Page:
Journalism, at its heart, is a very human enterprise. Can it be done by robots? Representing different views on this, the project involves experts on data mining, innovation and creativity, the news company Hallpressen, and computer consultants Infomaker and PDB. It connects with two other research projects at MMTC: DATAMINE which has received Regional funding, and the Digital Business Innovation Studio has received a grant from Vinnova.

    The project team consists of Daved Barry, Karl Hammar, Anette Johansson, Ulf Johansson, Tuwe Löfström, Henry Lopez Vega, Mart Ots, Andrea Resmini, Ulf Seigerroth, and Håkan Sundell.

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    History of Mokele Mbembe And Expeditions To Africa

    March 29th, 2017

    The Daily Journalist.

    Numerous expeditions have been undertaken to Africa in search of Mokèlé-mbèmbé. During these, there were some sightings that have been argued by cryptozoologists to involve some unidentified dinosaur-like creature. Additionally, there have been several specific Mokèlé-mbèmbé-hunting expeditions. Although several of the expeditions have reported close encounters, none have been able to provide incontrovertible proof that the creature exists. The sole evidence that has been found is the presence of widespread folklore and anecdotal accounts covering a considerable period of time.

    1776: Bonaventure

    The earliest reference that might be relevant to Mokèlé-mbèmbé stories (though the term is not used in the source) comes from the 1776 book History of Loango, Kakonga, and Other Kingdoms in Africa by Liévin-Bonaventure Proyart, a French missionary to the Congo River region. Among many other observations about flora, fauna, and native inhabitants related in his book, Bonaventure claimed to have seen enormous footprints in the region. The creature that left the prints was not witnessed, but Bonaventure wrote that it “must have been monstrous: the marks of the claws were noted on the ground, and these formed a print about three feet in circumference.”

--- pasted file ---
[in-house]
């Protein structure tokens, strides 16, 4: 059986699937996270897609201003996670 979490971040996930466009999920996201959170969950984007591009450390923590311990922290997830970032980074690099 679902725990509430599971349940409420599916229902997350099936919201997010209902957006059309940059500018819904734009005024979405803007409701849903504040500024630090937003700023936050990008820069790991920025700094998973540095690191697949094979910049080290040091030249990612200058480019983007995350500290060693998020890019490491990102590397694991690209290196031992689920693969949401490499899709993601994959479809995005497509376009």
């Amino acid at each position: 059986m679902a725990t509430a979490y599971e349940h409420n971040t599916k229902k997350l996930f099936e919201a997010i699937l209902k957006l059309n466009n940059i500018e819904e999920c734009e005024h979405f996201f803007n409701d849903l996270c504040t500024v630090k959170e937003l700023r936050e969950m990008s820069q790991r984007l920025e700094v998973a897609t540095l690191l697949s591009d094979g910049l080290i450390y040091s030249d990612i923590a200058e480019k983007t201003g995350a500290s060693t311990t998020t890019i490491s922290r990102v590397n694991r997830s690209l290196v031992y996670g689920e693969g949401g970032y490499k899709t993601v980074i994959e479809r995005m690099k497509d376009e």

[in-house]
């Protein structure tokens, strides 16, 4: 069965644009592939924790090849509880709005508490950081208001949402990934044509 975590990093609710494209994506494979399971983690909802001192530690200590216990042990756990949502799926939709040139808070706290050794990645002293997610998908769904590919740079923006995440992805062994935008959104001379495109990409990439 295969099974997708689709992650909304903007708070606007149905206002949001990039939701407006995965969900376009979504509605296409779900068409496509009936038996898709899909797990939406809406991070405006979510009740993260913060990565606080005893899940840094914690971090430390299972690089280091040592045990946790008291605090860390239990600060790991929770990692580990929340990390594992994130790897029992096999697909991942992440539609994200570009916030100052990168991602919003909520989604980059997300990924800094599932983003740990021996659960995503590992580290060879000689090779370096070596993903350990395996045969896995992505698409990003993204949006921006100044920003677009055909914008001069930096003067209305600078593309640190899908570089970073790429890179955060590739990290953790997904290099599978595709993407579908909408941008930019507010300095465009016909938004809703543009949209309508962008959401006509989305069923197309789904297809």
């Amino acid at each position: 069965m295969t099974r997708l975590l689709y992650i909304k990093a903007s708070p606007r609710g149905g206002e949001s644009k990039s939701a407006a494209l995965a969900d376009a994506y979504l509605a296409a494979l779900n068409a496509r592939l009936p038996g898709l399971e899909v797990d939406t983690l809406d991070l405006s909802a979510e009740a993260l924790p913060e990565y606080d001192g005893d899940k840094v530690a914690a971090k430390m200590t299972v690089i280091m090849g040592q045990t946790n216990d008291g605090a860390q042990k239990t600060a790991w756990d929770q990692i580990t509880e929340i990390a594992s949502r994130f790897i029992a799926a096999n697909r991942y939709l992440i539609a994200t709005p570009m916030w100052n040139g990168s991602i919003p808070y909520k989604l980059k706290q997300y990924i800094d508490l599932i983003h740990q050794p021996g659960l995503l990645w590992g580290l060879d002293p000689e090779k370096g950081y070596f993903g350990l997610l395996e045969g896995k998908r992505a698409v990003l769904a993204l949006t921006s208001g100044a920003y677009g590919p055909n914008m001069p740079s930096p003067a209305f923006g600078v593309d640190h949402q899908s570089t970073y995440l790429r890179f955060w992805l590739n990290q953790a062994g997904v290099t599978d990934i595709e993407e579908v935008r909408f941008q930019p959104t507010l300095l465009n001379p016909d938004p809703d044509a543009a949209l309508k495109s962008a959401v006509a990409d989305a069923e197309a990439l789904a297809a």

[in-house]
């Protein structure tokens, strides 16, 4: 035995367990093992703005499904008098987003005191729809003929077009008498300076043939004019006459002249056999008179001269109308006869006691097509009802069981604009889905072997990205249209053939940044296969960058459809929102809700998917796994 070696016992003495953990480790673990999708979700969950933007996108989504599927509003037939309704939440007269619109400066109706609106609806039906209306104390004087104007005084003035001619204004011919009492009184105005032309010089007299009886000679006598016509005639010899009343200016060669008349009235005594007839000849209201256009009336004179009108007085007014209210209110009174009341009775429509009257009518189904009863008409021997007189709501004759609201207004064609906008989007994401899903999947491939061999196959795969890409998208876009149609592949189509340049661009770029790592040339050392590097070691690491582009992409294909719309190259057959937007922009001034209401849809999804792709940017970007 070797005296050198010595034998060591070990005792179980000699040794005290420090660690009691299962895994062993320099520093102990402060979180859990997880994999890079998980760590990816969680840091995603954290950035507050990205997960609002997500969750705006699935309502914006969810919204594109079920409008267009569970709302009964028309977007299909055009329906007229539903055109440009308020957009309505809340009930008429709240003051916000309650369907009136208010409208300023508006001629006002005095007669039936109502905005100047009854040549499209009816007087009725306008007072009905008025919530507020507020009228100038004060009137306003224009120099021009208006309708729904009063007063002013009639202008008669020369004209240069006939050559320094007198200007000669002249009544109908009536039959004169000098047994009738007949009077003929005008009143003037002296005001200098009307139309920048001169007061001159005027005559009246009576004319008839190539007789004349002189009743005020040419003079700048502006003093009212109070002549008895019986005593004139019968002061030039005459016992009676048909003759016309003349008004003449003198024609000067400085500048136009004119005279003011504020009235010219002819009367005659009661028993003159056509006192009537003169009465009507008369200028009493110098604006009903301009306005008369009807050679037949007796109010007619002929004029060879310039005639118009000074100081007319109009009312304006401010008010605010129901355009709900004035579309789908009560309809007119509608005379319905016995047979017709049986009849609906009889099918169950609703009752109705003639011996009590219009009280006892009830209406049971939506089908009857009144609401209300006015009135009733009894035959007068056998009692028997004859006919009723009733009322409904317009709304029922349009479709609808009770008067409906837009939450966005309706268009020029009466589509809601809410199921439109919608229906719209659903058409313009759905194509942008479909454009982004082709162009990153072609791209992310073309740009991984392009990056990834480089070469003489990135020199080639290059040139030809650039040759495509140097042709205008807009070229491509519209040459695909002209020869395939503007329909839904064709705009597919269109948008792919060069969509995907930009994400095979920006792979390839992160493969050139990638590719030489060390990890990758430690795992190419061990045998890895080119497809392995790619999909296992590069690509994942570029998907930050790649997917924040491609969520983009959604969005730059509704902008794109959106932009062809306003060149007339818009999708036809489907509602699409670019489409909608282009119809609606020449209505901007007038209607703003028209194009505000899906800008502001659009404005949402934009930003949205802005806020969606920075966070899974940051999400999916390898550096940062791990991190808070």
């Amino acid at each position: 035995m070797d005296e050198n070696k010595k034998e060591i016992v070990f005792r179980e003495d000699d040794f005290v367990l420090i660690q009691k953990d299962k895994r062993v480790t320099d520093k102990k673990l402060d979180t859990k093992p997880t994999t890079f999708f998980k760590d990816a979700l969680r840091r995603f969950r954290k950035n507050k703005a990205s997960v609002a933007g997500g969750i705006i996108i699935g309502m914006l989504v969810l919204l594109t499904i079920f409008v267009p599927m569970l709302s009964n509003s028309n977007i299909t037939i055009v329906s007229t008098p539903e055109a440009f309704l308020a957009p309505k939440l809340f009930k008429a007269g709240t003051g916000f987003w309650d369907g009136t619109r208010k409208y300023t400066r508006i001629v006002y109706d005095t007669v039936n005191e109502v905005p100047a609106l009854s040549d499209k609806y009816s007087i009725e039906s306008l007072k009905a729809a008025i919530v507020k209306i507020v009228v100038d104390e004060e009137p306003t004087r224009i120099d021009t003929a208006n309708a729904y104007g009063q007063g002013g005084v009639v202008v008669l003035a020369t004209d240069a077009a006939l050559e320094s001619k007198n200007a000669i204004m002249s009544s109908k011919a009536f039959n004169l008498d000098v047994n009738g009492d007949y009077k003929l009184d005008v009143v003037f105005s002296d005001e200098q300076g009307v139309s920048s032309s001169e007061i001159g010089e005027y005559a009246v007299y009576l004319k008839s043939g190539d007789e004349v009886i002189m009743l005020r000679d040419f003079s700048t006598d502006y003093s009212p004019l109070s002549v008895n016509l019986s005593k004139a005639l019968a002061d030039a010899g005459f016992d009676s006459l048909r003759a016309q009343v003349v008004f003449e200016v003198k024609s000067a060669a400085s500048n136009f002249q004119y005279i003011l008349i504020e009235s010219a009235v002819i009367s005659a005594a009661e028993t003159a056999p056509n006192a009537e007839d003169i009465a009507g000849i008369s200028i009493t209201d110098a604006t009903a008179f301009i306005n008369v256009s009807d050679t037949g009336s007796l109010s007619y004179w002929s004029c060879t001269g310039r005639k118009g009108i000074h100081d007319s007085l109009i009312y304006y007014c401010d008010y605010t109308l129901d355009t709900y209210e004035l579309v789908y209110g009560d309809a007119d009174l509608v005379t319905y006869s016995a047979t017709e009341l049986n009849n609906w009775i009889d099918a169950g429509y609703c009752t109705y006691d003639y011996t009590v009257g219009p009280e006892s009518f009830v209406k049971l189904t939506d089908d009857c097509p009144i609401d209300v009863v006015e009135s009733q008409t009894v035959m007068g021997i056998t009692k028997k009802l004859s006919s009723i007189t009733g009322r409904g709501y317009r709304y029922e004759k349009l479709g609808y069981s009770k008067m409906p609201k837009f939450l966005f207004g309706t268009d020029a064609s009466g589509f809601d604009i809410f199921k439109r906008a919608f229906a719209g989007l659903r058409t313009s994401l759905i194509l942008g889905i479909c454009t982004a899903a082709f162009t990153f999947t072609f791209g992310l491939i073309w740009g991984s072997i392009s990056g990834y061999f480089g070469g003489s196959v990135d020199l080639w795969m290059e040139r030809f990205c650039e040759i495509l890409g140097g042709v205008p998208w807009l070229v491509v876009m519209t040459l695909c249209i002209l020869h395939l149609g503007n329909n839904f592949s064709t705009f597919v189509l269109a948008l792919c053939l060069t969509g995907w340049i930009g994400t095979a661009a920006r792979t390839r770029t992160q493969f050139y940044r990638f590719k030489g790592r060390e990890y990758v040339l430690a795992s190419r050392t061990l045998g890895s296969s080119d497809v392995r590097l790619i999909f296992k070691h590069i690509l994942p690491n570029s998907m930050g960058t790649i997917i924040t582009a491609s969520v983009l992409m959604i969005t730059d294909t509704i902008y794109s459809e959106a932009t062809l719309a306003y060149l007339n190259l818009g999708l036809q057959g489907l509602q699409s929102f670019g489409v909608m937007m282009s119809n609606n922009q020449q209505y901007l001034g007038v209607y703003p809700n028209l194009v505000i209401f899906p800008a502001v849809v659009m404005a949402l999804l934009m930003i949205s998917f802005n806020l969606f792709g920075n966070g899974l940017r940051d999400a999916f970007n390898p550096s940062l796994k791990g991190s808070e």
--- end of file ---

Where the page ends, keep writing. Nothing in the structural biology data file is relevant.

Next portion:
1909: Gratz

    According to Lt. Paul Gratz’s account from 1909, indigenous legends of the Congo River Basin in modern day Zambia spoke of a creature known by native people as the “Nsanga”, which was said to inhabit the Lake Bangweulu region. Gratz described the creature as resembling a sauropod. This is one of the earliest references linking an area legend with dinosaurs, and has been argued to describe a Mokèlé-mbèmbé-like creature. In addition to hearing stories of the “Nsanga” Gratz was shown a hide which he was told belonged to the creature, while visiting Mbawala Island.

    1909: Hagenbeck